Addiction is us. At least it seems so. From celebrities to our neighbors to our own family, no one seems untouched by this phenomenon. But is "every" obsession and addiction? Is social networking among our youth an addiction?
When it comes to drug addiction recovery, the approach needs to look to neuroscience for help in healing because it offers insight into both the brain and the mind.
Once again the philosophical issue arises of how the two concepts differ or are the same. The two are so interconnected and continuously feedback on each other that it may be inappropriate to separate them. But when it comes to addiction recovery I believe that there are two distinct concepts that can be approached in complementary methods.
Mind–basedtherapies would include psychotherapy. It would explore the psychological/emotional disturbances which were the fertile field upon which the choice to take drugs took root. Then there is the cognitive–behavioral approach which is less concerned about the back story and more about practical methods of thinking about negative and damaging thoughts/feelings. This practical approach is the basis of the SMART techniques and other non12step methods.
There is much evidence, however, to support the need for brain–based therapy. Addicts often suffer from disease states such as manic-depression, learning disabilities, ADD, ADHD which underlie their need to "self-medicate" with drugs in the first place. Frontal lobe abnormalities often lead to impairment in "impulse-control" which is an associated factor. And drug therapy itself alters brain function (evidenced from abnormal EEG/ MRI/ SPECT scans) so that re-wiring and healing the brain itself is a necessary part of therapy.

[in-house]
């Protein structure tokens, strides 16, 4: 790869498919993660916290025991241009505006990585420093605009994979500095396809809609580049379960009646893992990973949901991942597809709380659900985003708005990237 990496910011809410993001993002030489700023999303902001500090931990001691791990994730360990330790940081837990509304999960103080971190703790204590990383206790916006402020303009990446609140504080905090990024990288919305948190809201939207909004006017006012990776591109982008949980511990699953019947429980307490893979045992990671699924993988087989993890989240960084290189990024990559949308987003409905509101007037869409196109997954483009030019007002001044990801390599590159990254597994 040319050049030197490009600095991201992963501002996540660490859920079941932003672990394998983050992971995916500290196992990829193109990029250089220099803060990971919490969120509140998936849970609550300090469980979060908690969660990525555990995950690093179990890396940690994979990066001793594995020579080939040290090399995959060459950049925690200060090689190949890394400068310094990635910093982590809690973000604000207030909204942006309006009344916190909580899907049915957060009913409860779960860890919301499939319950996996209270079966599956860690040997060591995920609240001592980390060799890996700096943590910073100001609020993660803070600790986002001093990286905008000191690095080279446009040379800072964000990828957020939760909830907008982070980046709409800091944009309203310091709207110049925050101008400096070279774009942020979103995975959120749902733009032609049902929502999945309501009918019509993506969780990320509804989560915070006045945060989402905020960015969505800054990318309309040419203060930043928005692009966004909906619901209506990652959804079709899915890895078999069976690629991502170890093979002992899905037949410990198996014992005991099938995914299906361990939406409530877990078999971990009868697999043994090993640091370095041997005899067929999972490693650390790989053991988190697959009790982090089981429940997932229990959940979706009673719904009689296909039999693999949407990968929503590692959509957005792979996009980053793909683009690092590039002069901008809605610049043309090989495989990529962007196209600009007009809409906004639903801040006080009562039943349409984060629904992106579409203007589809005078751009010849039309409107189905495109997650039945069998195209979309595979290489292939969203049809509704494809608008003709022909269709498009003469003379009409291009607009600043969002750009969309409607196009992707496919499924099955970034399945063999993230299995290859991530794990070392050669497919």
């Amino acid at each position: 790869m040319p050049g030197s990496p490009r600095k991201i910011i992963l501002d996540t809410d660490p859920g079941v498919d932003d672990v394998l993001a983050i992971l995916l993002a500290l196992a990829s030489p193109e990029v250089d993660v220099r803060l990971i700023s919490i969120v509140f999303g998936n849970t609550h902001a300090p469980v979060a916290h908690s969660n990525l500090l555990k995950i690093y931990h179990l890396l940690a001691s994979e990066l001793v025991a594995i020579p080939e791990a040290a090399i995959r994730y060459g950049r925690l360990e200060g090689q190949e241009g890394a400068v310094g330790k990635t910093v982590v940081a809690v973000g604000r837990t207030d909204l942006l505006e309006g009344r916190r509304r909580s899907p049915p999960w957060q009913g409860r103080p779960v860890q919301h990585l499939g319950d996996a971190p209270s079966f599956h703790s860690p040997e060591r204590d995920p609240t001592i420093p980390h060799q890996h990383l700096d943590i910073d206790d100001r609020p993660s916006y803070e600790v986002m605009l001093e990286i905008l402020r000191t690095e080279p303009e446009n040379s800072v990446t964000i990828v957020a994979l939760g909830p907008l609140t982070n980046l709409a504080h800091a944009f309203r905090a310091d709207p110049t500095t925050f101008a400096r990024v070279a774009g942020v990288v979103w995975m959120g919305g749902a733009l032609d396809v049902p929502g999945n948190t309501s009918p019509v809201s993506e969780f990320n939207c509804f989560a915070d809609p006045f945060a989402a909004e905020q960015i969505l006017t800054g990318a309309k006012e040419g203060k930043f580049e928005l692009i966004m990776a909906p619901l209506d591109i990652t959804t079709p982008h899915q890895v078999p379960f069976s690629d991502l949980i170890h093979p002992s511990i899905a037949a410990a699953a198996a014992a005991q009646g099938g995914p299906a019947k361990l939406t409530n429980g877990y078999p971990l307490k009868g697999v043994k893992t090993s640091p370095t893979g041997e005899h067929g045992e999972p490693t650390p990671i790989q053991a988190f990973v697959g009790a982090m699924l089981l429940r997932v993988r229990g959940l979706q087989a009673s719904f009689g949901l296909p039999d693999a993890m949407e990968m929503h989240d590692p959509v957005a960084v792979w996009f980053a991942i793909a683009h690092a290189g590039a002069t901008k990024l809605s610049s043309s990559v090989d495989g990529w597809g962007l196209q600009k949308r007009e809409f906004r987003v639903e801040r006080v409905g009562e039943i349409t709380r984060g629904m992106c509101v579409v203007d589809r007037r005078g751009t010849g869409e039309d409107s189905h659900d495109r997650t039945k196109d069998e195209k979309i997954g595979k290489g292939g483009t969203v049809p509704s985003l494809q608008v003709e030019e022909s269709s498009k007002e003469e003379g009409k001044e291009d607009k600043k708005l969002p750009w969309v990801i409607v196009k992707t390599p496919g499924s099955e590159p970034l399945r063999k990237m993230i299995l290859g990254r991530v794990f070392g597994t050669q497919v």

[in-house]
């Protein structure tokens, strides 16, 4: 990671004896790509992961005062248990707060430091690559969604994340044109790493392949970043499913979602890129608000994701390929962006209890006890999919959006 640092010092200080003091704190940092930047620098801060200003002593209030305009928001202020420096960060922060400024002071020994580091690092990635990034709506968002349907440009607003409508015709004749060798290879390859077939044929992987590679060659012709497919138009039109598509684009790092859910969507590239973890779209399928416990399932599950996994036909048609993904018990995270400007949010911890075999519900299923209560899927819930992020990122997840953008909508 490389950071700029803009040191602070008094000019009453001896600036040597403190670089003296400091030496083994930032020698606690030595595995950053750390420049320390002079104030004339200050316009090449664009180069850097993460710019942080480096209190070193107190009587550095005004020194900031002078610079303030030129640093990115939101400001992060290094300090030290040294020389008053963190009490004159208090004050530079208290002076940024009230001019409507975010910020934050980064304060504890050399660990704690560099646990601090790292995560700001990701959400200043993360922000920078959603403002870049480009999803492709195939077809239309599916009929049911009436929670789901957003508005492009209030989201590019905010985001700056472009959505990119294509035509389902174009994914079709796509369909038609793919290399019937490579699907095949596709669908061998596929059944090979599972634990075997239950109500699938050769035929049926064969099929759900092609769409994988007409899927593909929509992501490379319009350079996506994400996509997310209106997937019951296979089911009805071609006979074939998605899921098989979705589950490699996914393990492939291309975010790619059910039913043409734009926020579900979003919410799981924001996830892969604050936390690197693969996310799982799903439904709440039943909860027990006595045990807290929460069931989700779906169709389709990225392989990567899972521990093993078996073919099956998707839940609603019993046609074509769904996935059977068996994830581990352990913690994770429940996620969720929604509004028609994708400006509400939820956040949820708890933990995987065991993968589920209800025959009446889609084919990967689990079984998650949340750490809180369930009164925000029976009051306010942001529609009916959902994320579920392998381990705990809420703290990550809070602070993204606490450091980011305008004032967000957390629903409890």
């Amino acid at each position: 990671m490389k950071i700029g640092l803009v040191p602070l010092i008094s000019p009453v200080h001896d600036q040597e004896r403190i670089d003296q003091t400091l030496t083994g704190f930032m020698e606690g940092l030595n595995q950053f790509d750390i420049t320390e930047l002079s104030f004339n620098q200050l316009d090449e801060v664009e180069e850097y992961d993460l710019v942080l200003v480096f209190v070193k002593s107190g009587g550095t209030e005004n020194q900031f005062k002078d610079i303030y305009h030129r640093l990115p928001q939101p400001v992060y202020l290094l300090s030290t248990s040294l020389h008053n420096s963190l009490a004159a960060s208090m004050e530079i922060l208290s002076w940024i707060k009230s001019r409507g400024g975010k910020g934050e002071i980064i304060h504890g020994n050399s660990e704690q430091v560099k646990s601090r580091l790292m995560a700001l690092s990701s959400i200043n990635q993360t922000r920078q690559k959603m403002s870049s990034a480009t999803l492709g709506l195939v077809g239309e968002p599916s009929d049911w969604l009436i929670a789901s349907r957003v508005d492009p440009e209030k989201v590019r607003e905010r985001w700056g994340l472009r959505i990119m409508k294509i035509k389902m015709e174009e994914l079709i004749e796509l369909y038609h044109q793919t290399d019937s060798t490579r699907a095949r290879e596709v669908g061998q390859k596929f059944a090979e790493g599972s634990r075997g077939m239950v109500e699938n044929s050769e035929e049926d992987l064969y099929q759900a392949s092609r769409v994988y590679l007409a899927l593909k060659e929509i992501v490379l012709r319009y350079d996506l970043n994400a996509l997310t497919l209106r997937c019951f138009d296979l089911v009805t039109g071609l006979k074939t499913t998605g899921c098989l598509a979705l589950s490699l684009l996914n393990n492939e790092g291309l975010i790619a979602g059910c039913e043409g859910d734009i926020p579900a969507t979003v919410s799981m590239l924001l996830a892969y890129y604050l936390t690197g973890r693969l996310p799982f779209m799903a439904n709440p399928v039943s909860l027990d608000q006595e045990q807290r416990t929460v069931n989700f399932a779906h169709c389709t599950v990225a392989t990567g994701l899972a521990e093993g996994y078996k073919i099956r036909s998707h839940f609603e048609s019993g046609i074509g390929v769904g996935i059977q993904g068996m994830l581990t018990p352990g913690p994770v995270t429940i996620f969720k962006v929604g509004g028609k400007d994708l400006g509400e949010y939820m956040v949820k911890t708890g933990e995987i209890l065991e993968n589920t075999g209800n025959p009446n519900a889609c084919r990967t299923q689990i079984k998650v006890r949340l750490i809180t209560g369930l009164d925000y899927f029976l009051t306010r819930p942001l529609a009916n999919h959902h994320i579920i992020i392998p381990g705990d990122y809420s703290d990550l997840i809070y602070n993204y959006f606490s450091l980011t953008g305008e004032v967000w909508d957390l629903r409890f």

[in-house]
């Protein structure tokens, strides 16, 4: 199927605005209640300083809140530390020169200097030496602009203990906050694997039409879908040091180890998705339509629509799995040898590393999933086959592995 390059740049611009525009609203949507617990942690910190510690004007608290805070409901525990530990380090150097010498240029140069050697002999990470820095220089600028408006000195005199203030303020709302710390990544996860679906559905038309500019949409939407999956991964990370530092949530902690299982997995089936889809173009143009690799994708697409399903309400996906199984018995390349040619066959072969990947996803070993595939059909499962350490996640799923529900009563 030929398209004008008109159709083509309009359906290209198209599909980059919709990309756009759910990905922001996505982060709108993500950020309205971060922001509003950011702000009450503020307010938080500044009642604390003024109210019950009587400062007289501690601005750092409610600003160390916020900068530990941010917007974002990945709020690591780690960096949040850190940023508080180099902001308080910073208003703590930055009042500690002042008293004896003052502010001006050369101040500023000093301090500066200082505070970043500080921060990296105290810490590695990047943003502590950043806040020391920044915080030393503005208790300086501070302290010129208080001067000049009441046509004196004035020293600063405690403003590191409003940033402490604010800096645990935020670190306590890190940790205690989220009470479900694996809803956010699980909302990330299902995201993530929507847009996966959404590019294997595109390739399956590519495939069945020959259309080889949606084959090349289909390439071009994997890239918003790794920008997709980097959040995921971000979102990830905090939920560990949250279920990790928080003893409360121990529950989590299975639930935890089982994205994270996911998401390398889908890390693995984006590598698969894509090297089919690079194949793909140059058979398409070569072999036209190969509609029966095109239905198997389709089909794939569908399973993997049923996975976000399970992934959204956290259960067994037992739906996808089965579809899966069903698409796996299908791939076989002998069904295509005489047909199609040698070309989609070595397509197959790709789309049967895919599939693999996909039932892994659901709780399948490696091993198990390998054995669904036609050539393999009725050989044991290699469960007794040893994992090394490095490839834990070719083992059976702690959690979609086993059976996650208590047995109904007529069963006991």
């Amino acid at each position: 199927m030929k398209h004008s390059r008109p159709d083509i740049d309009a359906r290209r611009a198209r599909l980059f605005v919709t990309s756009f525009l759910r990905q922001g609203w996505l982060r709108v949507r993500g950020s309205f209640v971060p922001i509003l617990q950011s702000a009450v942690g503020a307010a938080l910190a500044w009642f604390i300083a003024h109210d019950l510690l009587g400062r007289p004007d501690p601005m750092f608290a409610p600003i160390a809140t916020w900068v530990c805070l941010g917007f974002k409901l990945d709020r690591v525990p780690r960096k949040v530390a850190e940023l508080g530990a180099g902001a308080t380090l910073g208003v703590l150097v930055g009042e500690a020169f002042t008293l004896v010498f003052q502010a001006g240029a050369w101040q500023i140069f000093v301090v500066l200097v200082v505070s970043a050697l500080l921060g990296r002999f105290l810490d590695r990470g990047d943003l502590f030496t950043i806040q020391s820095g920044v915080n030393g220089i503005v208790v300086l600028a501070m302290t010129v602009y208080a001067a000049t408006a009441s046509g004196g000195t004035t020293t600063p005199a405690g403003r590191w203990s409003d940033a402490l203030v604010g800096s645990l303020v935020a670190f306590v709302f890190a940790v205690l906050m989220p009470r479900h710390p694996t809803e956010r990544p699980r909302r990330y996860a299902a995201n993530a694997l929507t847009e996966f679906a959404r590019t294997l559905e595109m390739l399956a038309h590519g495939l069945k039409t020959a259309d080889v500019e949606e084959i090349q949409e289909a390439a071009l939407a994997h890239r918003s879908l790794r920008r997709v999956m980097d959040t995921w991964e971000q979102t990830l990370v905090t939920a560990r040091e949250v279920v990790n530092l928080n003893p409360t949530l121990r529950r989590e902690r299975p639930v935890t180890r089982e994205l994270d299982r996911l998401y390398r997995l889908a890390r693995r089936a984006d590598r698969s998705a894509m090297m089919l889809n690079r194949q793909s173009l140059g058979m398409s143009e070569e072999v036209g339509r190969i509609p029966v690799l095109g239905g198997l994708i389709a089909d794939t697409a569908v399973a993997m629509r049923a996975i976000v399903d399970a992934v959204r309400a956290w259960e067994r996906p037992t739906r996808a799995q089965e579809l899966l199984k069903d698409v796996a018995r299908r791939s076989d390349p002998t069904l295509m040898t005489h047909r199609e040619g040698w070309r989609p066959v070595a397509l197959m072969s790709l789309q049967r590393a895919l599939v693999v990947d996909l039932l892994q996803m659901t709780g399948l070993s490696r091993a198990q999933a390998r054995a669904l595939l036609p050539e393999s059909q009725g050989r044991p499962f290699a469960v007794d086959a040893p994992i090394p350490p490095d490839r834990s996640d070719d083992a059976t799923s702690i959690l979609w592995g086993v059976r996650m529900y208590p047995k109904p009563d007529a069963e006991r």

And of course therapeutic drug therapy to deal with the underlying mind/brain disorders is available as well. Some practitioners emphasize the this approach but there is evidence that combined mind/brain therapy can eliminate or reduce the dosing of drug treatment.
This neuroscience (mind/brain) approach does not disregard to deny the value of 12Step recovery particularly in the initial phases of recovery. But it offers something beyond that. 12Step sees addiction as a permanent disease state which will require an ongoing community and spiritual guidance to maintain sobriety.
The neuroscience approach would build on the 12Step by offering the next step–a hope for transformation and true healing. It places more of this responsibility on the individual. Its message is that unless that individual seeks their own healing and are willing to work towards it true recovery will be in doubt. It does not deny the value of spirituality either (unlike some non12step therapies) but emphasizes the spiritual strength of the individual in recovery and the need to recognize and empower themselves through that awareness.
Unless the knowledge and methods of neuroscience are followed, however, true healing, true recovery is unlikely.